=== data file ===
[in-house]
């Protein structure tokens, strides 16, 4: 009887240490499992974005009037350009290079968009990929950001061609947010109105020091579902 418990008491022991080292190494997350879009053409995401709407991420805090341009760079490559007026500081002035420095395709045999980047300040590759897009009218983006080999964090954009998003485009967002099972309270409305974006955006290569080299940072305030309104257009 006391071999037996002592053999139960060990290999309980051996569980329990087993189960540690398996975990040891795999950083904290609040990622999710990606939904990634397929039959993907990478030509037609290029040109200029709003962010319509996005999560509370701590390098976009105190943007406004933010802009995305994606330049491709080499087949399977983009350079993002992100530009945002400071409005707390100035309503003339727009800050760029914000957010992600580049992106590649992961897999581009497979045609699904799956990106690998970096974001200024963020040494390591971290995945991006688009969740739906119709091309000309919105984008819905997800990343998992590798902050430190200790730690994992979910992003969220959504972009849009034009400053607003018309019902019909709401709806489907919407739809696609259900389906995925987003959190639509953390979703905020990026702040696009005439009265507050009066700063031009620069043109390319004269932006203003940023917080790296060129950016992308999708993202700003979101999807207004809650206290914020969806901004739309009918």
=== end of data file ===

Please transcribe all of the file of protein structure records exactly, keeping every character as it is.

[in-house]
């Protein structure tokens, strides 16, 4: 009887240490499992974005009037350009290079968009990929950001061609947010109105020091579902 418990008491022991080292190494997350879009053409995401709407991420805090341009760079490559007026500081002035420095395709045999980047300040590759897009009218983006080999964090954009998003485009967002099972309270409305974006955006290569080299940072305030309104257009 006391071999037996002592053999139960060990290999309980051996569980329990087993189960540690398996975990040891795999950083904290609040990622999710990606939904990634397929039959993907990478030509037609290029040109200029709003962010319509996005999560509370701590390098976009105190943007406004933010802009995305994606330049491709080499087949399977983009350079993002992100530009945002400071409005707390100035309503003339727009800050760029914000957010992600580049992106590649992961897999581009497979045609699904799956990106690998970096974001200024963020040494390591971290995945991006688009969740739906119709091309000309919105984008819905997800990343998992590798902050430190200790730690994992979910992003969220959504972009849009034009400053607003018309019902019909709401709806489907919407739809696609259900389906995925987003959190639509953390979703905020990026702040696009005439009265507050009066700063031009620069043109390319004269932006203003940023917080790296060129950016992308999708993202700003979101999807207004809650206290914020969806901004739309009918």